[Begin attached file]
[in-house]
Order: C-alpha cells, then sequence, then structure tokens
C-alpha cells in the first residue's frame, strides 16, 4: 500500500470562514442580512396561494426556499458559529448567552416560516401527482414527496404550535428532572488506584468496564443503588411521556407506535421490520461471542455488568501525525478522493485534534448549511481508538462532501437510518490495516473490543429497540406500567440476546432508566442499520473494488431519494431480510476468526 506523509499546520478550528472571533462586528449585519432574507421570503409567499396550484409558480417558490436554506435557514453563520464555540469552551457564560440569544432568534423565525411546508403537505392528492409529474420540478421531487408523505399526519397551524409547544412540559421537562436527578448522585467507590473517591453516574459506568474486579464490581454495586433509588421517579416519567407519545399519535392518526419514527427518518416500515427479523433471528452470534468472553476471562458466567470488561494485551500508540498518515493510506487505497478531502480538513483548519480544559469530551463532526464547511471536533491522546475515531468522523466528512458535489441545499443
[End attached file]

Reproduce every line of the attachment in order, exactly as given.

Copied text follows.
[in-house]
Order: C-alpha cells, then sequence, then structure tokens
C-alpha cells in the first residue's frame, strides 16, 4: 500500500470562514442580512396561494426556499458559529448567552416560516401527482414527496404550535428532572488506584468496564443503588411521556407506535421490520461471542455488568501525525478522493485534534448549511481508538462532501437510518490495516473490543429497540406500567440476546432508566442499520473494488431519494431480510476468526 506523509499546520478550528472571533462586528449585519432574507421570503409567499396550484409558480417558490436554506435557514453563520464555540469552551457564560440569544432568534423565525411546508403537505392528492409529474420540478421531487408523505399526519397551524409547544412540559421537562436527578448522585467507590473517591453516574459506568474486579464490581454495586433509588421517579416519567407519545399519535392518526419514527427518518416500515427479523433471528452470534468472553476471562458466567470488561494485551500508540498518515493510506487505497478531502480538513483548519480544559469530551463532526464547511471536533491522546475515531468522523466528512458535489441545499443